837.00/2011: Telegram

The Representative on Special Mission in Cuba ( Crowder ) to the Secretary of State

32. For the consideration of the Secretary of State: Reference to your number 56, February 22nd, 7 p.m., and my number 31, February 22nd, 6 p.m. There has been a [no?] further reference to withdrawal of candidate[s] and that issue is, for the present at leasts dead.

First meeting of conciliation committees came to naught because of the attempt of the Conservative committee to exact, as a condition precedent to opening up negotiations, that the Liberal Party renounce “all direct or indirect, public or private, effort near the American Government with regard to the electoral problem of Cuba.” The Liberal committee declined to accept this condition and reported the facts to me with the statement that the attempt at conciliation had for this reason alone definitely failed. I sought immediate conference with the President and impressed upon him in the most forceful language I could employ the inadvisability and inopportuneness of raising such an issue at this time; that if restrictions were to be laid upon Cuban citizens respecting the procedure to be followed in presenting for the consideration of the Government of the United States matters affecting the treaty obligations of both countries the Government of the United States would I felt sure expect to be consuited; [Page 679] that events had shown conclusively that the Government of Cuba was not exposed to undue intervention of [in] its electoral administration because of the freedom which citizens of Cuba had thus far enjoyed in presenting facts connected with that administration to public men of the United States; reading to him in this connection the last two sentences of the first paragraph of Department’s number 55, 7 p.m.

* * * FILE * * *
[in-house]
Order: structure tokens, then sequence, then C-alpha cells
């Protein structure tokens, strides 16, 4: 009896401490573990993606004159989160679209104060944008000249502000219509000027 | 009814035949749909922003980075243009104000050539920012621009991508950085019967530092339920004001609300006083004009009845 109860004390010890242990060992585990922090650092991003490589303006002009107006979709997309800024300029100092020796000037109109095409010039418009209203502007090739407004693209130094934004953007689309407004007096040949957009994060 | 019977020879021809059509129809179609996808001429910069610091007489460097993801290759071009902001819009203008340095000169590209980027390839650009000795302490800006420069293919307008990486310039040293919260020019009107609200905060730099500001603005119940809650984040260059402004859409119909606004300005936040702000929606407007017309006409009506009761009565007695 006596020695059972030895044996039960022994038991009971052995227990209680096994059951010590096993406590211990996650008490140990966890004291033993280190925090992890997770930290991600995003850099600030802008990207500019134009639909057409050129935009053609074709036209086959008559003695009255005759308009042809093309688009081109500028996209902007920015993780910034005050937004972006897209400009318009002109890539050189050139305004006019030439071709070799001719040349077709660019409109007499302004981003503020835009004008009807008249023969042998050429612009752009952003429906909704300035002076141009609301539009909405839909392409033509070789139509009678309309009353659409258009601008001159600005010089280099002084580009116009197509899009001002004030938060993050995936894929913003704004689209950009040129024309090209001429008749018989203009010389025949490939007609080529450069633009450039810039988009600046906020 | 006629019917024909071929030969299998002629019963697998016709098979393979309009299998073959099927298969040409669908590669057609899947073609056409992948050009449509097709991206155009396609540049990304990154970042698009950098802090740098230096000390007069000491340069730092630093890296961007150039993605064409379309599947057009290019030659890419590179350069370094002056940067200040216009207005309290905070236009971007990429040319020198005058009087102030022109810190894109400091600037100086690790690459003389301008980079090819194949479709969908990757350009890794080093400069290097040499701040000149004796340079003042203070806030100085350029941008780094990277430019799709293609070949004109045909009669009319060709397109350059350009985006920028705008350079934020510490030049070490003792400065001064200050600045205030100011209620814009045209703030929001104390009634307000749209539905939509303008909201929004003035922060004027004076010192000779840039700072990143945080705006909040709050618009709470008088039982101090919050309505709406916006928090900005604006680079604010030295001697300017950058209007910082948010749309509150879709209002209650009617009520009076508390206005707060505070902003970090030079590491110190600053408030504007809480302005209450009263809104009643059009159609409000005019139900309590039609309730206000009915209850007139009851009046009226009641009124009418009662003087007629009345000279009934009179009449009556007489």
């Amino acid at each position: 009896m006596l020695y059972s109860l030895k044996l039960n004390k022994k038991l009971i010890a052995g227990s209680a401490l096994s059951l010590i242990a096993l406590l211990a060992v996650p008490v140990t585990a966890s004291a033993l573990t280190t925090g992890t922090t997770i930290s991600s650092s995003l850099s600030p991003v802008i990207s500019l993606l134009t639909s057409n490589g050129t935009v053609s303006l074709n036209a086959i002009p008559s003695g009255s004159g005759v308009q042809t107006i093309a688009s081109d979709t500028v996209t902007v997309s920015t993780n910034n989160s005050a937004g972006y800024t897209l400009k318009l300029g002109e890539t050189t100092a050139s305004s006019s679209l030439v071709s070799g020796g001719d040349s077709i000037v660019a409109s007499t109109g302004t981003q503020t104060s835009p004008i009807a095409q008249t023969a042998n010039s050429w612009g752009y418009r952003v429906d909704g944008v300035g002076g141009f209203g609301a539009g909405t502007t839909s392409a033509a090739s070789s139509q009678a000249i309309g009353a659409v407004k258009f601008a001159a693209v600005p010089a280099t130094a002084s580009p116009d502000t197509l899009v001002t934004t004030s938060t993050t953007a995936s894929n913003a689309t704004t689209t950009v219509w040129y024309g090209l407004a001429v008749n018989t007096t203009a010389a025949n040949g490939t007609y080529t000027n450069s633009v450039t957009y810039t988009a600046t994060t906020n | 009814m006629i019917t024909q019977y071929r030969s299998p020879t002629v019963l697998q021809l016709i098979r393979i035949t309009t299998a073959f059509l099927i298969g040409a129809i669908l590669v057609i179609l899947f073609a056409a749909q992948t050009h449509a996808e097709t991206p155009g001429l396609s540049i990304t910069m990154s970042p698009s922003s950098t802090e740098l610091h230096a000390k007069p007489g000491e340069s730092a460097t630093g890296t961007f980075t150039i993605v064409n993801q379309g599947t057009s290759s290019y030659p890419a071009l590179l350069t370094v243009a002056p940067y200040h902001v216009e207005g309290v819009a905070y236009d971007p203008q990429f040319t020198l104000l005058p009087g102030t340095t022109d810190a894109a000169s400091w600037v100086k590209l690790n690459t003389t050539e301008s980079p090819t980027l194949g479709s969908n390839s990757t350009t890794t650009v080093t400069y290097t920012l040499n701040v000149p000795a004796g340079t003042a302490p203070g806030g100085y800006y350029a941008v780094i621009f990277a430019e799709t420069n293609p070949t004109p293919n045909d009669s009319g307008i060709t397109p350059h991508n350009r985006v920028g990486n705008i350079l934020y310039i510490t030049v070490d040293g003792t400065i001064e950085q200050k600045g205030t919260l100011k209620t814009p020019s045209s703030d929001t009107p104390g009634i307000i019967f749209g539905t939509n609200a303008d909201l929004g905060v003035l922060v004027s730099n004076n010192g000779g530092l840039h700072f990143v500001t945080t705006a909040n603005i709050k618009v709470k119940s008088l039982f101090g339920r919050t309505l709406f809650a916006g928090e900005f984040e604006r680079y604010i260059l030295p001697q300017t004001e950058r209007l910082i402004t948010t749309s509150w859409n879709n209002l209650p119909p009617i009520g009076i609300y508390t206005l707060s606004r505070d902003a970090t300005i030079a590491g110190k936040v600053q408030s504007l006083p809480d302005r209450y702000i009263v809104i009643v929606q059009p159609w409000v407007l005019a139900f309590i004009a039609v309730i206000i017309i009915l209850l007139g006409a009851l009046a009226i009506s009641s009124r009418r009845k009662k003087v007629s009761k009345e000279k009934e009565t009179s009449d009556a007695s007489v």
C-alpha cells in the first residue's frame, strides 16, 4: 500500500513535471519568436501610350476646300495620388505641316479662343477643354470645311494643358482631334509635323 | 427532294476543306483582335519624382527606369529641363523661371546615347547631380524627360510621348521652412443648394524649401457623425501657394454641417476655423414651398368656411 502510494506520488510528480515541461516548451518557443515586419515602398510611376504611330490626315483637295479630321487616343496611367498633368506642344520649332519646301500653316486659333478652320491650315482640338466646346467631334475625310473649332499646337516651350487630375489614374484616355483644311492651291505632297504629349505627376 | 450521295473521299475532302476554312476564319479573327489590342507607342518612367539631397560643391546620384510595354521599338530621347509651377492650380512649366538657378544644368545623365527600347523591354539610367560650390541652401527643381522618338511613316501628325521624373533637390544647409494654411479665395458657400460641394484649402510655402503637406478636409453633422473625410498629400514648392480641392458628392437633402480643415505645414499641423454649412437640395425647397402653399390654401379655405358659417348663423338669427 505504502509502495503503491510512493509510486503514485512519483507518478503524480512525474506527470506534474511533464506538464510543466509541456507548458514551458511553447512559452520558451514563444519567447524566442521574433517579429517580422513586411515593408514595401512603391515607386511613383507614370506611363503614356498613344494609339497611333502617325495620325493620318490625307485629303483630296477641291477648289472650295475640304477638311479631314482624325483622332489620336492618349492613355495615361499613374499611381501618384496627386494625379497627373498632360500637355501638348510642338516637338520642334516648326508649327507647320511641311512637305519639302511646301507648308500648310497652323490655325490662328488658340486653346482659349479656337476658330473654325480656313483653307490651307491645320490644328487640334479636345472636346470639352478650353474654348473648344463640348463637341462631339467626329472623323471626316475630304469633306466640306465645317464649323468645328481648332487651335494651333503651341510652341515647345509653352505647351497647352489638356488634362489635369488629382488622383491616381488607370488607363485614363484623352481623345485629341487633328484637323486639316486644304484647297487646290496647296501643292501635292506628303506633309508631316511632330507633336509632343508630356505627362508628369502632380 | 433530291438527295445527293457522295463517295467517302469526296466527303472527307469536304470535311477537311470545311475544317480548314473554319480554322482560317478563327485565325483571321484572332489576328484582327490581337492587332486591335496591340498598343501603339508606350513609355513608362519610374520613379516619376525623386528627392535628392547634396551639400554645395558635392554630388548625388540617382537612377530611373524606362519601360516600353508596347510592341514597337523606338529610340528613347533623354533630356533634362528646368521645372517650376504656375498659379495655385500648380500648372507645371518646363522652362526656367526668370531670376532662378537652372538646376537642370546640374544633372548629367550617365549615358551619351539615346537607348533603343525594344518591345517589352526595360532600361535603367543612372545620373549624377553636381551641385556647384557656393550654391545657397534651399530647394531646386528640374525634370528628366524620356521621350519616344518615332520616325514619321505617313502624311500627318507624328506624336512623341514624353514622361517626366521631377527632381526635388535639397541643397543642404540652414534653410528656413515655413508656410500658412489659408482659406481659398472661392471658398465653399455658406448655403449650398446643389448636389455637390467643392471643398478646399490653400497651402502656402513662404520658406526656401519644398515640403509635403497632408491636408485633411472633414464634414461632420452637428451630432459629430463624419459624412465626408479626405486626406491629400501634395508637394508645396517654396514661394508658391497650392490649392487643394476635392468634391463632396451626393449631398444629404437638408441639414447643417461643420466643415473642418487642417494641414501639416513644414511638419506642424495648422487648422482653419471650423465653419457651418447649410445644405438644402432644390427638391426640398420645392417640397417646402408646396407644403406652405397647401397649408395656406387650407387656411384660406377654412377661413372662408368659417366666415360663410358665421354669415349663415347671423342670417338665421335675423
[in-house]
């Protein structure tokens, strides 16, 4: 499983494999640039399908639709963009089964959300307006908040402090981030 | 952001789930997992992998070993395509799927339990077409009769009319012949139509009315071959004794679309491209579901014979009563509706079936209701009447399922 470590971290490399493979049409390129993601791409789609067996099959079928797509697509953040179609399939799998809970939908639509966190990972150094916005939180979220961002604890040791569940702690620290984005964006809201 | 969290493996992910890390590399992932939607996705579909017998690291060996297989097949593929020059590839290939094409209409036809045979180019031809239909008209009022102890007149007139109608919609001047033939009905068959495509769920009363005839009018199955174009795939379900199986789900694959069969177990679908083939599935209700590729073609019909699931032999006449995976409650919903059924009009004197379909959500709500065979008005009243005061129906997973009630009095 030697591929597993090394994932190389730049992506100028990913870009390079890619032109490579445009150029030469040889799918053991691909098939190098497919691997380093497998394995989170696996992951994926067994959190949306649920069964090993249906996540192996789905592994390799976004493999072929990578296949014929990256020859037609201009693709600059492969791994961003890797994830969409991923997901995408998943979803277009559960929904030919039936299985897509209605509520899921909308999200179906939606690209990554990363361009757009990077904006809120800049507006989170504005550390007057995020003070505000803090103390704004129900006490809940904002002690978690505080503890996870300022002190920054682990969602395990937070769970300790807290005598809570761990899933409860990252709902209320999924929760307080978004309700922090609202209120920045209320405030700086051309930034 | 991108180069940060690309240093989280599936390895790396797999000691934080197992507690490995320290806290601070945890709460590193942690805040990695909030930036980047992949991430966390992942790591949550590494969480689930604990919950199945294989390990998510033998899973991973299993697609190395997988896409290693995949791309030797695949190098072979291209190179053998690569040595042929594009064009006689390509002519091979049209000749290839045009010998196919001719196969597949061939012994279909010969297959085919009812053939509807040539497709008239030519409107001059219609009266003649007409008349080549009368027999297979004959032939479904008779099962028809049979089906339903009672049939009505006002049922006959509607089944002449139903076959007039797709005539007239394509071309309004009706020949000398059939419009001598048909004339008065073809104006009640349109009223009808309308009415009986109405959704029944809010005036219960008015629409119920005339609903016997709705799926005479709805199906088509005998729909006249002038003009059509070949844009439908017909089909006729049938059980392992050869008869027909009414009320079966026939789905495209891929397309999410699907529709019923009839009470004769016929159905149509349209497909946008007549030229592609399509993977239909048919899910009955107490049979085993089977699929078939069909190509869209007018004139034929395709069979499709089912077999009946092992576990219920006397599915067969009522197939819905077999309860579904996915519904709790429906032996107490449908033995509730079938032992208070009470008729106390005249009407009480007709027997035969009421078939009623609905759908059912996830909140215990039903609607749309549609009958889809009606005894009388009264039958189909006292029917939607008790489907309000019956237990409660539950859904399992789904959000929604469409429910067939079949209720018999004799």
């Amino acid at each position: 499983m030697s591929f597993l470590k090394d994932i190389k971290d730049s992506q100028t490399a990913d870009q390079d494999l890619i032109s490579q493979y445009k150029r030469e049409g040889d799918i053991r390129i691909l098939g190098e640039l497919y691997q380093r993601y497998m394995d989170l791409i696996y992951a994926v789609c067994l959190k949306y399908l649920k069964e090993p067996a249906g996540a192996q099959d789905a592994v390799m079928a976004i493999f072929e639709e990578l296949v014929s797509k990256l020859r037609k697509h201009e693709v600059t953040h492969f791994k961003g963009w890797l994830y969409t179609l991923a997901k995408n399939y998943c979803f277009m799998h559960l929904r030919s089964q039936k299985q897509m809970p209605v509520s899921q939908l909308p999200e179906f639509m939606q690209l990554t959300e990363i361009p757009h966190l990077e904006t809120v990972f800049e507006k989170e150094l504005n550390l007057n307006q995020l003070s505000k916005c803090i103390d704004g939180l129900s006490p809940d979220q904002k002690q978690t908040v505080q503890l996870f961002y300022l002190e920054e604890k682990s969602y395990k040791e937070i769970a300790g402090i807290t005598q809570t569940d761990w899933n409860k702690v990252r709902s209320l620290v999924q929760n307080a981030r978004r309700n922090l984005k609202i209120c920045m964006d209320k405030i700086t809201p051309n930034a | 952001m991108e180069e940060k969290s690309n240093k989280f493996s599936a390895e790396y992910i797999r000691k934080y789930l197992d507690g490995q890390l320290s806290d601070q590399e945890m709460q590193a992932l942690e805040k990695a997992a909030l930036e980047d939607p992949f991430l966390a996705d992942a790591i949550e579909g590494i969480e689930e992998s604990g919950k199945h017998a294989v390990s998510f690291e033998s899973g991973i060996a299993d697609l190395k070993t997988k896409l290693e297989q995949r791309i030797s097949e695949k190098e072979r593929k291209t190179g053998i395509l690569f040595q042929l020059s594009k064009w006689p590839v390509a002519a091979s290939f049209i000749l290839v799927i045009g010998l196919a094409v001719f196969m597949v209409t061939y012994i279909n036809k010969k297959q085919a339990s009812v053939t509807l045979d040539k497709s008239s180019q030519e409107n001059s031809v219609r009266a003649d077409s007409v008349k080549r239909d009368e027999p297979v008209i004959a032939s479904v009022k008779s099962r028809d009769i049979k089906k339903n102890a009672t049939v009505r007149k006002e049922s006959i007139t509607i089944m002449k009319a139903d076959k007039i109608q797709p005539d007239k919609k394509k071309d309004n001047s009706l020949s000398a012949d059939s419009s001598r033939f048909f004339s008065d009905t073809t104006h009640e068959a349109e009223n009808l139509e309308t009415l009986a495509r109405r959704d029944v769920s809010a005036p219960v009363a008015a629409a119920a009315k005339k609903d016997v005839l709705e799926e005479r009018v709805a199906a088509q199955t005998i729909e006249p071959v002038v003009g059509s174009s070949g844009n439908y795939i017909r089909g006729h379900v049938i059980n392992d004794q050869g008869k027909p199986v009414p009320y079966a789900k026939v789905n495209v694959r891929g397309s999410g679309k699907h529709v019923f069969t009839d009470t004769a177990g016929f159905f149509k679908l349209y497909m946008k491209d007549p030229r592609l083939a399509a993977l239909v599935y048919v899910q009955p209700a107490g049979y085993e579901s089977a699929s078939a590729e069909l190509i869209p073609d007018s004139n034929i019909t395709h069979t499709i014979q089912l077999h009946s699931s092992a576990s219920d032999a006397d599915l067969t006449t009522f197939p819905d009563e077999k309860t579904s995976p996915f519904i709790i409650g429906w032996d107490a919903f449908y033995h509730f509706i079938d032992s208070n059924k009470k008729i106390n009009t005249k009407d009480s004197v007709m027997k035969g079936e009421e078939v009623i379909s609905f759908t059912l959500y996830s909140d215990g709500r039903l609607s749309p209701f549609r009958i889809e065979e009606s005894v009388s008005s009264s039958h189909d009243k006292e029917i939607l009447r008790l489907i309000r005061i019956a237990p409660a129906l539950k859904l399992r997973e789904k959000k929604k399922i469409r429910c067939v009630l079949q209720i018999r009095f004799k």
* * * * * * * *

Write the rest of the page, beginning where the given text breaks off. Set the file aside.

President Menocal regards the attempt of the Conservative committee to enforce this condition precedent a mistake and requested from me a statement in writing setting forth my objections thereto to aid him in his effort to influence the Conservative committee to abandon this attitude. I immediately dictated such a letter “copy by mail”13a which he will lay before the Conservative committee today. He hopes that the two conciliation committees will resume at an early date their important task of promoting greater cordiality between parties and of agreeing upon safeguards to surround partial elections.

Arguments closed in the Supreme Court on the last of the contested election cases, those from Oriente yesterday evening. Date of partial elections, now tentatively fixed for March 10th, will have to be postponed unless the Supreme Court decides the pending appeals very promptly. The Court is concentrating upon contested election cases from Matanzas which will be the next to be decided. If the Supreme Court reduces materially the number of colleges of Matanzas which has been nullified by its audiencia as it did in Camaguey, the prospects of the Liberals winning the election will be almost hopeless. In that event certain prominent Liberals, more patriotic than partisan, have expressed to me a view which may gain some publicity in the United States and is therefore referred to here that an effort will probably be made, within the Supreme Court itself, to delay further decisions and thereby prevent elections being held and results promulgated prior to May 20th; in other words if the Liberal Party becomes convinced that Zayas will probably be successful, the Liberal Party working through the Supreme Court in this way will endeavor to force American intervention. I am not ready to share this view but should it be correct then it may well be that the compromise candidate scheme described in 1st paragraph of my number 30, February 16th, 8 p.m. about which Welles14 and I conferred will be again brought forward as only Cuban solution.

  1. Not printed.
  2. Sumner Welles, Acting Chief of the Division of Latin American Affairs, Department of State, who had arrived in Cuba on Feb. 23.